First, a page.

The entire building process took two to three days. Finished rafts were 2.5-3m LOA, with their greatest beam of 1.1-1.3m at the stern and maximum thickness of 45-50cm, also at the stern (Tzamtis, 1990:330; Tzalas, 1995:443-445).

Papyrella were used for fishing in sheltered waters, “confined to lakes and bogs, rarely faring out to sea and far from the coast” (Tzamtis, 1990:330). Reports refer to their use for lobster fishing, but it would be surprising if other forms of fishing did not occur. There are reports that double-length papyrellas of 5-6m LOA were built by joining two single boats stern-to-stern, and that these larger boats would venture offshore for lobster fishing, but no such boats have been properly documented. Long poles were used to hold the two boats together, but it is unclear if the poles were forced through the bundles of both boats or lashed to their exterior surfaces or frameworks (Tzamtis, 1990:330-331).

Papyrella raft in Corfu with standing paddler using a double-bladed paddle
Papyrella under way in Corfu by a standing paddler using a double-bladed paddle (Tzalas 1995:466)
The standard “single” papyrella was a one-man craft, propelled from a standing position with a double-bladed paddle 2.3-2.5m long, including the two 50cm blades (Tzamtis, 1990:330; Tzalas, 1995:449). With the paddler standing, the gunwales would have done nothing to protect him from waves, so their purpose must have been to protect his gear and his catch.

Fisherman standing a papyrella on end to dry
Fisherman standing a papyrella on end to dry (Tzalas 1995:465)
The more tightly the bundles are tied, the better a reed raft will resist waterlogging and decay (McGrail, 2001:22, 104). The bundles in the example examined were still tightly bound some 50 years after the raft was built. Another key to longevity was to dry the bundles after every use by pulling the raft out of the water and standing it on its stern end. Treated this way, the bundles might last two to three years, while the framework could be used over and over (Tzalas, 1995:443).

Regular use of the papyrella continued into the late 1970s or early 1980s, at which time a single user remained in Palaiokastritsa, in northwest Corfu (Tzalas, 1995:443). During the 1970s, three had been built for museums – one in Corfu, one in Piraeus, and one in Exeter, England (Tzalas, 1995:443), the original home of the papyrella I examined. The Exeter collection was subsequently transferred to the World of Boats collection in Eyemouth, England, and when that museum closed abruptly in 2017, the papyrella and a few other craft were purchased at auction by Valerie Fenwick, a renowned British maritime archaeologist who kept them secure in a barn in Suffolk until a proper caretaker organization could be found. This is where I photographed it and documented its basic features in concert with the fellow student who appears in the photos. The papyrella, along with the rest of the small collection, was recently transferred to the National Maritime Museum in Gdansk, Poland, where, one hopes, it will be stabilized and displayed (Fenwick and Pink, 2020).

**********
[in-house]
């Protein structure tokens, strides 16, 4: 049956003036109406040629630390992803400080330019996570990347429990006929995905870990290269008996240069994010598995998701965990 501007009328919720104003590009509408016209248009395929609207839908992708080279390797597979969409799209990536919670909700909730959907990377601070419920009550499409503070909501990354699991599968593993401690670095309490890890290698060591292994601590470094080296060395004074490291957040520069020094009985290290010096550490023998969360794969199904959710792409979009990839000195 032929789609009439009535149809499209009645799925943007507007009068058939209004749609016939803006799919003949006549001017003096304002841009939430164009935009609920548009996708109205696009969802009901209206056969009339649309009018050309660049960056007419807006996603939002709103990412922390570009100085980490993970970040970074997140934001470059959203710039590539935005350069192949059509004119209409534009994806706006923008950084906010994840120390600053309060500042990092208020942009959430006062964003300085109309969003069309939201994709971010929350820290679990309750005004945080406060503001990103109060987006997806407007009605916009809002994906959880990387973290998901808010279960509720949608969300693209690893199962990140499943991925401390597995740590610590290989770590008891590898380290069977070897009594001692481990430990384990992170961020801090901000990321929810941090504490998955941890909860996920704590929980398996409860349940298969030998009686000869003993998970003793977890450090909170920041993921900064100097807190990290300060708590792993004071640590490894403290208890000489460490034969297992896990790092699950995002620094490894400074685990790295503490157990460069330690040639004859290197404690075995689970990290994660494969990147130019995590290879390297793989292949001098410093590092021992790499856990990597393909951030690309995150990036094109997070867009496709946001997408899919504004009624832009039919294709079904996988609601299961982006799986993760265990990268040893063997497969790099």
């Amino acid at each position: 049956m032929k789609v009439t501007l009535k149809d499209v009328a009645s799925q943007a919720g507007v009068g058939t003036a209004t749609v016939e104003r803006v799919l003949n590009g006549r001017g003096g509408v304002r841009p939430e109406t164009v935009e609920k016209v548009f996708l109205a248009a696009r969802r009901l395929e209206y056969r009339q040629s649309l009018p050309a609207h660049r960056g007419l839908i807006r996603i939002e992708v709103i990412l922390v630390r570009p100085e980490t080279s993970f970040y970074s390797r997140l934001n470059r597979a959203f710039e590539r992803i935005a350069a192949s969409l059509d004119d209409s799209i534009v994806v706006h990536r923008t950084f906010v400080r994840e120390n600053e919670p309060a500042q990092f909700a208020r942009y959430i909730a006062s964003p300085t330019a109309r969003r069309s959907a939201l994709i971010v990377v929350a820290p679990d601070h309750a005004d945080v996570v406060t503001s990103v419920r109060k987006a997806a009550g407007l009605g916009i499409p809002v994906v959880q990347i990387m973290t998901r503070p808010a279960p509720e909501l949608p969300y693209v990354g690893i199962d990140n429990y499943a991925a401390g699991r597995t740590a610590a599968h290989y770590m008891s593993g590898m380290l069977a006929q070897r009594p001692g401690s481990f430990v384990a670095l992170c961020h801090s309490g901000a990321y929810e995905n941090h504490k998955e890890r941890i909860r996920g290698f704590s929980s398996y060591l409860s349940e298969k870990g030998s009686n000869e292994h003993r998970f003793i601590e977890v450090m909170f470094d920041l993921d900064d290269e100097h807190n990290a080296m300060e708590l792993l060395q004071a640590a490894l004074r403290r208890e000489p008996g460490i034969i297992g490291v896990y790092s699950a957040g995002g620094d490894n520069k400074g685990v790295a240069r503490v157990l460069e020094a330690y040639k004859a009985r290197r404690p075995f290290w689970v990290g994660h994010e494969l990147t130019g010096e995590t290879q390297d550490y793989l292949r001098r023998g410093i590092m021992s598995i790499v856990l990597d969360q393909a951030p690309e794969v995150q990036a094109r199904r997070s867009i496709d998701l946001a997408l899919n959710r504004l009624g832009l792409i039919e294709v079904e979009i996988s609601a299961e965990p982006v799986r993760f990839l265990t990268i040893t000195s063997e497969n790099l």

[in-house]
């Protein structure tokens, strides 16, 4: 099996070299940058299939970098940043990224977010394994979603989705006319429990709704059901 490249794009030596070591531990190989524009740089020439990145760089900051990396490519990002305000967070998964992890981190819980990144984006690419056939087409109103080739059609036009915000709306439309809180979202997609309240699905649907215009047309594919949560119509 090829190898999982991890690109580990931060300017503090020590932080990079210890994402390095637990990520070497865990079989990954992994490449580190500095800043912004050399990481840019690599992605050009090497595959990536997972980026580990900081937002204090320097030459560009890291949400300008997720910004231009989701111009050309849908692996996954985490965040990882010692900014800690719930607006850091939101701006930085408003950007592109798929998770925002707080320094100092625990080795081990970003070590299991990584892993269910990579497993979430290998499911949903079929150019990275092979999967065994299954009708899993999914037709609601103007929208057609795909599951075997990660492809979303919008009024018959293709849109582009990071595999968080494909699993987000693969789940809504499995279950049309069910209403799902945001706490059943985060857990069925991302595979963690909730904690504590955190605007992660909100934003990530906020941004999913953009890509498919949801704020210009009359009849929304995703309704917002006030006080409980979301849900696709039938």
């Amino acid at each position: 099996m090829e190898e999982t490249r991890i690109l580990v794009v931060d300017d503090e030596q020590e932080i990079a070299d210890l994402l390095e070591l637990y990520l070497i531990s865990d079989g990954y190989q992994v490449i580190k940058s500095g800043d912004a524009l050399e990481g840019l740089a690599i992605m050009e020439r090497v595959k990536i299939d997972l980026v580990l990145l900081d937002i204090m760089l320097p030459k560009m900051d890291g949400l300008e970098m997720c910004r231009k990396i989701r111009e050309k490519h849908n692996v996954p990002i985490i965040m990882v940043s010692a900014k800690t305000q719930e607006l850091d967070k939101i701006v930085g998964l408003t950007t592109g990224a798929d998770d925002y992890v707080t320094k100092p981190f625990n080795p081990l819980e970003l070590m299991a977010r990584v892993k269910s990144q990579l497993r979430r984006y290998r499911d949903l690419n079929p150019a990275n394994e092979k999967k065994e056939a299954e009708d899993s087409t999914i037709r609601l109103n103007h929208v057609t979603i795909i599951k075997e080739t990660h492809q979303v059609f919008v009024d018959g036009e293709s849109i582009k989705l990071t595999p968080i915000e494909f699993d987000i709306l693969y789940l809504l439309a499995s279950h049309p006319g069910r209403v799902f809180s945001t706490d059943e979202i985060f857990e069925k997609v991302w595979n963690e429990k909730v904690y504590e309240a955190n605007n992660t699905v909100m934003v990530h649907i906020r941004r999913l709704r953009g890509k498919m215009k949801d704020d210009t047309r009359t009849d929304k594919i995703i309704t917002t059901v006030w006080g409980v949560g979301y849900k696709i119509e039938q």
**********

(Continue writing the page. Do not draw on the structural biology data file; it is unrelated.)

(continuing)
For a 50-some-odd-year-old reed raft, it remains in quite good condition. The reeds are beginning to disintegrate, however, and lightweight monofilament fishnet has been fastened over them in an attempt to hold them together. It is unclear if the bundles at the bow were originally larger than in the photos or if they extended further forward. Some of the ropework is sloppy and haphazard, the result, I suspect, of attempted repairs by an individual unskilled in knots.

Harry Tzalas's raft Papyrella
Harry Tzalas's double-ended papyrella, named Papyrella (Sampson, 2018:23)
Certainly the most famous individual papyrella was one named Papyrella and used in an experimental voyage from the Greek island of Melos to the mainland in 1988 (Tzalas, 1995). Seafaring by Mesolithic people has been indirectly but firmly established by the presence on the Peloponnesian mainland of obsidian from Melos, and Harry Tzalas (following Tzamtis’s lead) hypothesized that this was mostly likely accomplished by means of a reed raft. Tzalas had a double-length, double-ended papyrella built which he and five crew paddled from the mainland to Melos over the course of 16 days (Tzalas, 1995). Tzalas claimed that this voyage supported his hypothesis, but I and some others (Cherry and Leppard, 2015:745) find the experiment to be fraught with errors of theory, logic, and methodology and view its results as dubious.

map: route of reed raft Papyrella from Melos to Greek mainland
The route of Papyrella from Melos to the Greek mainland (Cherry and Leppard, 2015:746)

Bibliography

Cherry, J. F. and Leppard, T. P. (2015) ‘Experimental archaeology and the earliest seagoing: the limitations of inference’, World Archaeology. Routledge, 47(5), pp. 740–755. doi: 10.1080/00438243.2015.1078739.

Fenwick, V. and Pink, J. (2020) ‘The Fate of the ISCA Collection: The World’s Largest Collection of Traditional and Vernacular Boats’, Nautical Archaeology Society. Available at: https://www.nauticalarchaeologysociety.org/the-fate-of-the-isca-collection (Accessed: 12 February 2020).

Hornell, J. (1970) Water transport: origins & early evolution. Newton Abbot: David & Charles.

McGrail, S. (2001) Boats of the World: from the Stone Age to Medieval times. Oxford: Oxford University Press.